Saturday, October 29, 2016

Global Wildlife Populations Facing Steep Decline by 2020

The Natural World

As few as 70 critically endangered Amur leopards are left in the wild, due to habitat destruction and human-wildlife conflict.
Endangered Species: One of the signs of the Anthropocene Era is that humans dominate, which can be stressfully argued is the case today, and which has been so since at least the time when humans became mechanized and industrialized. What’s good for humans is not so for other living species. The Amur leopards are one of many species that are facing extinction; they are found, reports the World Wildlife Fund (WWF), “in the border areas between the Russian Far East and north-east China.”  In an accompanying article, The Guardian writes (“World’s wildlife being pushed to the edge—in pictures;” October 27, 2016): “As few as 70 critically endangered Amur leopards are left in the wild, due to habitat destruction and human-wildlife conflict.” It further adds: ”Global wildlife populations will decline by 67% by 2020 unless urgent action is taken to reduce human impact on species and ecosystems, warns the biennial Living Planet Index report from WWF and ZSL.” This is less than five years away. One can argue that a loss of species—and of biodiversity—might not truly be so good for humans, after all. We also lose a sense of ourselves, of our common and universal humanity. For more, go to [The Guardian]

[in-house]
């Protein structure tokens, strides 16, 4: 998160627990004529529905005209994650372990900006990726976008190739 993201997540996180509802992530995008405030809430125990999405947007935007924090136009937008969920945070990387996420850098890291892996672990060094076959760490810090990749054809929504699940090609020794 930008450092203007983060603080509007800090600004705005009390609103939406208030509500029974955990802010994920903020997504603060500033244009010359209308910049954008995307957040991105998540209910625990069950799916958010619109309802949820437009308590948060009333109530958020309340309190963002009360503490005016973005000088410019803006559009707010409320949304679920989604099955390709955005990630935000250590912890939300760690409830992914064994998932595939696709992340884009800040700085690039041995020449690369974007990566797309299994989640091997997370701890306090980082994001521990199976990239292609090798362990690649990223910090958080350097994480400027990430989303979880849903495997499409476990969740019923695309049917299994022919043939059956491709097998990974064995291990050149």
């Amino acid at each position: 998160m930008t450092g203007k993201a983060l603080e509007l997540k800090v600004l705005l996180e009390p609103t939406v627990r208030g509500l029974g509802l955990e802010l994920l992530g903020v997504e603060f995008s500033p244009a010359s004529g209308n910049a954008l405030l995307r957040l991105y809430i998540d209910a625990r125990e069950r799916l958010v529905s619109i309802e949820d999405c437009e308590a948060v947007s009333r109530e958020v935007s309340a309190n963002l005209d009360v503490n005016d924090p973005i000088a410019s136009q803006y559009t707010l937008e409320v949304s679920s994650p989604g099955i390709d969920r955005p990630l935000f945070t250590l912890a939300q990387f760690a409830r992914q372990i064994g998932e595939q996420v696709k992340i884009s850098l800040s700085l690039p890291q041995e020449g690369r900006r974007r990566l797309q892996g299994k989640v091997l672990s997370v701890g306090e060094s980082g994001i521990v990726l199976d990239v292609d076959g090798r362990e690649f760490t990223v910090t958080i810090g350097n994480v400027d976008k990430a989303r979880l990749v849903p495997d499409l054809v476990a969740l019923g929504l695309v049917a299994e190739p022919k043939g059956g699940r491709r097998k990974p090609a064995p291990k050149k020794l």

Photo Credit: Vladimir Medvedev/Getty Images/Nature Picture Library
Source: The Guardian